Technology and especially new appliances make doctors work much easier. Researchers have created a device whereby they can improve their performance with injections.
Administration of certain injections, such as epidurals, can be difficult for the most experienced physicians. A team of researchers argued that current training methods for medical staff are costly and doesn’t prepare them for all possible situations.
Thus, they have created a needle insertion simulator that helps doctors improve their technique and dexterity.
The hand-held device simulates the sensation that the instrument gives you when it passes through multiple layers of tissue. As a matter of fact, these factors are crucial because the physician’s hands must produce a constant insertion rate, which can be difficult.
To properly evaluate the user’s performance, the device is connected to a computer program. In this way, the simulator works in harmony, and the program interface gives the physician feedback in real time. Thus, the system provides an effective surgical training program.
“Those of us who teach these procedures see the process as difficult”, said Sanjib Adhikary, a collaborator of the project. He believes that the simulator will help physicians more to master these abilities than teachers can do.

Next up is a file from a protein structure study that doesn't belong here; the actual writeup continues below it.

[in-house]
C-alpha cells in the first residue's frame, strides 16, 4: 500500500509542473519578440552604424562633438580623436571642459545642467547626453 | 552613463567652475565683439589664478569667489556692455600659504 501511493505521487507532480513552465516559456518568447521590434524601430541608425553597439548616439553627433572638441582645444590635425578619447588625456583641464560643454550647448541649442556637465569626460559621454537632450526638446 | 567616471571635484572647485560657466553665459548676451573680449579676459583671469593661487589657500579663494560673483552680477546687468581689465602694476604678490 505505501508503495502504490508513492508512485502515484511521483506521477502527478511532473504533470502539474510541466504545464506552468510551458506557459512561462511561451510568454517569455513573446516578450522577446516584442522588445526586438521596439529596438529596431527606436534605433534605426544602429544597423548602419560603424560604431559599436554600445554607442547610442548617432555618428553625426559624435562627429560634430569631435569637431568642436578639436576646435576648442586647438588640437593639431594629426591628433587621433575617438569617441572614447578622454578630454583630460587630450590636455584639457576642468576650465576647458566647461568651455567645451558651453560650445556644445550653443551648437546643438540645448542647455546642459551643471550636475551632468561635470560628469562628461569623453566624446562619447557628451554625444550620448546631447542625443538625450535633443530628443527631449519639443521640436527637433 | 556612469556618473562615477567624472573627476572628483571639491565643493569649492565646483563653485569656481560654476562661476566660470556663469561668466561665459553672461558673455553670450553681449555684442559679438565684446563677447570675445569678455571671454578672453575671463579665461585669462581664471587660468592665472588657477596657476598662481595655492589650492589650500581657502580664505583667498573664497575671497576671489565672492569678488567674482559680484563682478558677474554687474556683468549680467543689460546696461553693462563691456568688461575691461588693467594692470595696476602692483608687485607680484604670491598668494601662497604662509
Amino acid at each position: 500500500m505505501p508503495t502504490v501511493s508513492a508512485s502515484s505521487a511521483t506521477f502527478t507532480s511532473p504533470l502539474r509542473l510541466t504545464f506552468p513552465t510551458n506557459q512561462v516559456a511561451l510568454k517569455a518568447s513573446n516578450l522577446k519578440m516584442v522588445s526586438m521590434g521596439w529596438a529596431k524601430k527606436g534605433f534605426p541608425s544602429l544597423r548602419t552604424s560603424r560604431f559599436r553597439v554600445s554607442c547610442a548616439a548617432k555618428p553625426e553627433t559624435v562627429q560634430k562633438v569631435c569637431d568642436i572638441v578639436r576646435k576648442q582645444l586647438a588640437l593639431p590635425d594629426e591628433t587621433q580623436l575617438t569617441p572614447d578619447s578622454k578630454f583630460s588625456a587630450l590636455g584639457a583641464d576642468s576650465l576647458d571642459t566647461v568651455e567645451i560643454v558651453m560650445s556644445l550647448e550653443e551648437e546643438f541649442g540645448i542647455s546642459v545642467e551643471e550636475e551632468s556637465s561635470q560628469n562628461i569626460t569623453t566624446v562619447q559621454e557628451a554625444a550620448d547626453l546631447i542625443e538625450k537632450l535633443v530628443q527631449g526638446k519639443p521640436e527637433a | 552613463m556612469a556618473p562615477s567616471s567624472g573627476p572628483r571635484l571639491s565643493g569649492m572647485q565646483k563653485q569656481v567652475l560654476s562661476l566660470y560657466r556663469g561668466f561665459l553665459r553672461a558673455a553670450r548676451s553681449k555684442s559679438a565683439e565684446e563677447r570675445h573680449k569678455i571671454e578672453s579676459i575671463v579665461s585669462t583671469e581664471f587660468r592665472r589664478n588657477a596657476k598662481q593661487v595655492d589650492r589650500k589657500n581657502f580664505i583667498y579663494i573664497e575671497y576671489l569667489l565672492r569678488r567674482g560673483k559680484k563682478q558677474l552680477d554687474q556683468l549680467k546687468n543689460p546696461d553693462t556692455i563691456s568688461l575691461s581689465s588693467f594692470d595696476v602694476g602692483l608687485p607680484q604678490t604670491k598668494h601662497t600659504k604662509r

The device can prepare residents before they can start the patient’s procedures. “It also gives them a great way to evaluate their performance and to understand where there is room for improvement”, said Jason Moore, associate professor of mechanical engineering at Penn State.
The researchers say that eventually the instrument could be adapted to train physicians in other specialties such as emergency medicine, radiology and surgery. They also think the device will have an impact, especially because it is a cost-effective alternative.
Jasmine holds a Master’s in Journalism from Ryerson University in Toronto and writes professionally in a broad variety of genres. She has worked as a senior manager in public relations and communications for major telecommunication companies, and is the former Deputy Director for Media Relations with the Modern Coalition. Jasmine writes primarily in our LGBTTQQIAAP and Science section.